Global, Regional, and National Burden of Cardiovascular Diseases for 10 Causes, 1990 to 2015
Web of Science
AuthorRoth, GA; Johnson, C; Abajobir, A; Abd-Allah, F; Abera, SF; Abyu, G; Ahmed, M; Aksut, B; Alam, T; Alam, K; ...
Source TitleJournal of the American College of Cardiology
PublisherELSEVIER SCIENCE INC
University of Melbourne Author/sAlam, Mohammad; Weintraub, Robert; Meretoja, Atte; Patton, George; Lopez, Alan
Medicine and Radiology
Melbourne School of Population and Global Health
Document TypeJournal Article
CitationsRoth, G. A., Johnson, C., Abajobir, A., Abd-Allah, F., Abera, S. F., Abyu, G., Ahmed, M., Aksut, B., Alam, T., Alam, K., Alla, F., Alvis-Guzman, N., Amrock, S., Ansari, H., Arnlov, J., Asayesh, H., Atey, T. M., Avila-Burgos, L., Awasthi, A. ,... Murray, C. (2017). Global, Regional, and National Burden of Cardiovascular Diseases for 10 Causes, 1990 to 2015. JOURNAL OF THE AMERICAN COLLEGE OF CARDIOLOGY, 70 (1), pp.1-25. https://doi.org/10.1016/j.jacc.2017.04.052.
Access StatusOpen Access
Open Access at PMChttp://www.ncbi.nlm.nih.gov/pmc/articles/PMC5491406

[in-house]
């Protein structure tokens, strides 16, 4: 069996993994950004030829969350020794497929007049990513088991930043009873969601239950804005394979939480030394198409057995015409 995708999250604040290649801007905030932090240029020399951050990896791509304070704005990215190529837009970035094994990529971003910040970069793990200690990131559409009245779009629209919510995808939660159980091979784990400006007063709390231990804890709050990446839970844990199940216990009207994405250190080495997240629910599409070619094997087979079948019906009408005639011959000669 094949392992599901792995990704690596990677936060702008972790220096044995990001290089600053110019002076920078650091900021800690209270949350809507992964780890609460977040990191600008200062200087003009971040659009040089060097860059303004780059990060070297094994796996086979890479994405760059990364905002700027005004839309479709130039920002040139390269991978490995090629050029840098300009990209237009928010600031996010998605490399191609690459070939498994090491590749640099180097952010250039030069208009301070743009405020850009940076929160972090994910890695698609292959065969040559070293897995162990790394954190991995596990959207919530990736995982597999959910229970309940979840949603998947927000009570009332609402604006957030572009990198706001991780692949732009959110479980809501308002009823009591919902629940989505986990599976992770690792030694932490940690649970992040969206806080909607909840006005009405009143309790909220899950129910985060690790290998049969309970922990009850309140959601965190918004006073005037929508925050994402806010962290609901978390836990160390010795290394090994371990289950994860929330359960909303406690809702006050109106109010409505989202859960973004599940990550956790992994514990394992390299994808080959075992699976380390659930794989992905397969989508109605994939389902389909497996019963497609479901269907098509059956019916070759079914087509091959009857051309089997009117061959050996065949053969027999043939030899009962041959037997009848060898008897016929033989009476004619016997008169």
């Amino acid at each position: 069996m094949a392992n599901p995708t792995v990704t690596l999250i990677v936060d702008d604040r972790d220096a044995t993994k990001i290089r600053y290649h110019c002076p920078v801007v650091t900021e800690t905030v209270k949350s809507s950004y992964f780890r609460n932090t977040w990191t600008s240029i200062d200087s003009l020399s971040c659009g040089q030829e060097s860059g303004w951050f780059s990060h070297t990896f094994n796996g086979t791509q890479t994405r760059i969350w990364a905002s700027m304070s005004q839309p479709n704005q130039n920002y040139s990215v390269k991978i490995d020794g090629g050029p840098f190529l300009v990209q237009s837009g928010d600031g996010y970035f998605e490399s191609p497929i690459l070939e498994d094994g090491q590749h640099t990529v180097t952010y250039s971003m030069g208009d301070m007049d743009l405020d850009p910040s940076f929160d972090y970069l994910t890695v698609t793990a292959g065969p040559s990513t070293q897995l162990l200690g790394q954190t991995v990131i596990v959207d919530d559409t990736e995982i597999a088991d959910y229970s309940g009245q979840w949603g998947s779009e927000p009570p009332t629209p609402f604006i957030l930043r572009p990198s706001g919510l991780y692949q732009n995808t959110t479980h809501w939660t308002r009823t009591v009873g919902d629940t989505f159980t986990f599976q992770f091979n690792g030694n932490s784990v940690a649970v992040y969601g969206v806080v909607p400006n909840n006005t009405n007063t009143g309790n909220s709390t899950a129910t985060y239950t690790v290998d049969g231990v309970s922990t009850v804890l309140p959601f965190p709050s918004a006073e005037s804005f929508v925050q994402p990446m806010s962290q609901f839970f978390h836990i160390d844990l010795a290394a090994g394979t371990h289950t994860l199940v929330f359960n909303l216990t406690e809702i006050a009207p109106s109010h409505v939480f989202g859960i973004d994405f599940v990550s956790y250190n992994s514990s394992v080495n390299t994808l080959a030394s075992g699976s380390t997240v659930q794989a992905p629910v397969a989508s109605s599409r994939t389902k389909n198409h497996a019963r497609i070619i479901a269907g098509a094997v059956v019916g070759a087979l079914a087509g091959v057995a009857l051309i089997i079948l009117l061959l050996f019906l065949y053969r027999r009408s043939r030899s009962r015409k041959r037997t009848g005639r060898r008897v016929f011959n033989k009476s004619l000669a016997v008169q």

BACKGROUND: The burden of cardiovascular diseases (CVDs) remains unclear in many regions of the world. OBJECTIVES: The GBD (Global Burden of Disease) 2015 study integrated data on disease incidence, prevalence, and mortality to produce consistent, up-to-date estimates for cardiovascular burden. METHODS: CVD mortality was estimated from vital registration and verbal autopsy data. CVD prevalence was estimated using modeling software and data from health surveys, prospective cohorts, health system administrative data, and registries. Years lived with disability (YLD) were estimated by multiplying prevalence by disability weights. Years of life lost (YLL) were estimated by multiplying age-specific CVD deaths by a reference life expectancy. A sociodemographic index (SDI) was created for each location based on income per capita, educational attainment, and fertility. RESULTS: In 2015, there were an estimated 422.7 million cases of CVD (95% uncertainty interval: 415.53 to 427.87 million cases) and 17.92 million CVD deaths (95% uncertainty interval: 17.59 to 18.28 million CVD deaths). Declines in the age-standardized CVD death rate occurred between 1990 and 2015 in all high-income and some middle-income countries. Ischemic heart disease was the leading cause of CVD health lost globally, as well as in each world region, followed by stroke. As SDI increased beyond 0.25, the highest CVD mortality shifted from women to men. CVD mortality decreased sharply for both sexes in countries with an SDI >0.75. CONCLUSIONS: CVDs remain a major cause of health loss for all regions of the world. Sociodemographic change over the past 25 years has been associated with dramatic declines in CVD in regions with very high SDI, but only a gradual decrease or no change in most regions. Future updates of the GBD study can be used to guide policymakers who are focused on reducing the overall burden of noncommunicable disease and achieving specific global health targets for CVD.
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